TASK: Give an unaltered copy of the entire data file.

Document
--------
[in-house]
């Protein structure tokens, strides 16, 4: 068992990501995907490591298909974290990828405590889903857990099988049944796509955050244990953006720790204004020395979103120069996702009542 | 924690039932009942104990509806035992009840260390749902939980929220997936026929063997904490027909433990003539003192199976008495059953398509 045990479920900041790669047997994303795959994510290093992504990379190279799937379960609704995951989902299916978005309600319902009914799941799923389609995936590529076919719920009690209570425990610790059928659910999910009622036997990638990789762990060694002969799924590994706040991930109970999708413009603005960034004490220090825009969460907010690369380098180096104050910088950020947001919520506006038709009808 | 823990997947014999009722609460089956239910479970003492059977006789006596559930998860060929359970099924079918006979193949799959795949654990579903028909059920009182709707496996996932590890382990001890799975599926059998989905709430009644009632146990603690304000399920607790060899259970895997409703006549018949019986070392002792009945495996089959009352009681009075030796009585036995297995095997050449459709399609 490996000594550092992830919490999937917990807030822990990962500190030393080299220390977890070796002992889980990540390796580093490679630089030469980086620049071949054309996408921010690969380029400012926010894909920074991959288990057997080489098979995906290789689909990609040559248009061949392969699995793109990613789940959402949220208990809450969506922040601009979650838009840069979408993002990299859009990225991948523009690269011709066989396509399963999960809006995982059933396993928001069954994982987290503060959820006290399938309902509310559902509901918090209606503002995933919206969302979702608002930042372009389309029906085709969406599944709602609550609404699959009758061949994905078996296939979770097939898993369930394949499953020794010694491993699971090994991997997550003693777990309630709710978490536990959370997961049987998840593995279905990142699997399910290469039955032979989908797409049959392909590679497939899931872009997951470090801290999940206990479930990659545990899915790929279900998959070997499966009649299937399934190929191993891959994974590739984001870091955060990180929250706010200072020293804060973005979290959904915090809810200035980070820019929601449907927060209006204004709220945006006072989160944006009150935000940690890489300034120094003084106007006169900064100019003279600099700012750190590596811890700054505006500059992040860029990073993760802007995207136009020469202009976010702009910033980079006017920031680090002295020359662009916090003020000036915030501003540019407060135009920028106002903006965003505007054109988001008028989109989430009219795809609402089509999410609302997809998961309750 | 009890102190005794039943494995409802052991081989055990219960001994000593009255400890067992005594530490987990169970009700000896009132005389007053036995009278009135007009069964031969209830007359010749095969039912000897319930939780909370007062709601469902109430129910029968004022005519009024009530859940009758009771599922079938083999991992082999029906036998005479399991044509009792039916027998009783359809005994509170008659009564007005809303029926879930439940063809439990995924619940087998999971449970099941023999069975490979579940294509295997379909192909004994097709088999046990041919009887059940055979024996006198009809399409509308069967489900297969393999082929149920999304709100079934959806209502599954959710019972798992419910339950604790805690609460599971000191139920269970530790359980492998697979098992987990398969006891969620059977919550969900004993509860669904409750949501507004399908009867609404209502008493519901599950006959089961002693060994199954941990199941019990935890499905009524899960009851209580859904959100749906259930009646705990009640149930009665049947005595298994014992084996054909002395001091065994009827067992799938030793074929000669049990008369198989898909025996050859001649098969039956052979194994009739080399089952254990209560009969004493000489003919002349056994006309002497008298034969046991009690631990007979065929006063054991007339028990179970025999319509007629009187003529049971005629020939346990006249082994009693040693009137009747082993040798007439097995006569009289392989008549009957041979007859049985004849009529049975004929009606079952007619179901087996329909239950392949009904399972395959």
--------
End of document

[in-house]
């Protein structure tokens, strides 16, 4: 068992990501995907490591298909974290990828405590889903857990099988049944796509955050244990953006720790204004020395979103120069996702009542 | 924690039932009942104990509806035992009840260390749902939980929220997936026929063997904490027909433990003539003192199976008495059953398509 045990479920900041790669047997994303795959994510290093992504990379190279799937379960609704995951989902299916978005309600319902009914799941799923389609995936590529076919719920009690209570425990610790059928659910999910009622036997990638990789762990060694002969799924590994706040991930109970999708413009603005960034004490220090825009969460907010690369380098180096104050910088950020947001919520506006038709009808 | 823990997947014999009722609460089956239910479970003492059977006789006596559930998860060929359970099924079918006979193949799959795949654990579903028909059920009182709707496996996932590890382990001890799975599926059998989905709430009644009632146990603690304000399920607790060899259970895997409703006549018949019986070392002792009945495996089959009352009681009075030796009585036995297995095997050449459709399609 490996000594550092992830919490999937917990807030822990990962500190030393080299220390977890070796002992889980990540390796580093490679630089030469980086620049071949054309996408921010690969380029400012926010894909920074991959288990057997080489098979995906290789689909990609040559248009061949392969699995793109990613789940959402949220208990809450969506922040601009979650838009840069979408993002990299859009990225991948523009690269011709066989396509399963999960809006995982059933396993928001069954994982987290503060959820006290399938309902509310559902509901918090209606503002995933919206969302979702608002930042372009389309029906085709969406599944709602609550609404699959009758061949994905078996296939979770097939898993369930394949499953020794010694491993699971090994991997997550003693777990309630709710978490536990959370997961049987998840593995279905990142699997399910290469039955032979989908797409049959392909590679497939899931872009997951470090801290999940206990479930990659545990899915790929279900998959070997499966009649299937399934190929191993891959994974590739984001870091955060990180929250706010200072020293804060973005979290959904915090809810200035980070820019929601449907927060209006204004709220945006006072989160944006009150935000940690890489300034120094003084106007006169900064100019003279600099700012750190590596811890700054505006500059992040860029990073993760802007995207136009020469202009976010702009910033980079006017920031680090002295020359662009916090003020000036915030501003540019407060135009920028106002903006965003505007054109988001008028989109989430009219795809609402089509999410609302997809998961309750 | 009890102190005794039943494995409802052991081989055990219960001994000593009255400890067992005594530490987990169970009700000896009132005389007053036995009278009135007009069964031969209830007359010749095969039912000897319930939780909370007062709601469902109430129910029968004022005519009024009530859940009758009771599922079938083999991992082999029906036998005479399991044509009792039916027998009783359809005994509170008659009564007005809303029926879930439940063809439990995924619940087998999971449970099941023999069975490979579940294509295997379909192909004994097709088999046990041919009887059940055979024996006198009809399409509308069967489900297969393999082929149920999304709100079934959806209502599954959710019972798992419910339950604790805690609460599971000191139920269970530790359980492998697979098992987990398969006891969620059977919550969900004993509860669904409750949501507004399908009867609404209502008493519901599950006959089961002693060994199954941990199941019990935890499905009524899960009851209580859904959100749906259930009646705990009640149930009665049947005595298994014992084996054909002395001091065994009827067992799938030793074929000669049990008369198989898909025996050859001649098969039956052979194994009739080399089952254990209560009969004493000489003919002349056994006309002497008298034969046991009690631990007979065929006063054991007339028990179970025999319509007629009187003529049971005629020939346990006249082994009693040693009137009747082993040798007439097995006569009289392989008549009957041979007859049985004849009529049975004929009606079952007619179901087996329909239950392949009904399972395959």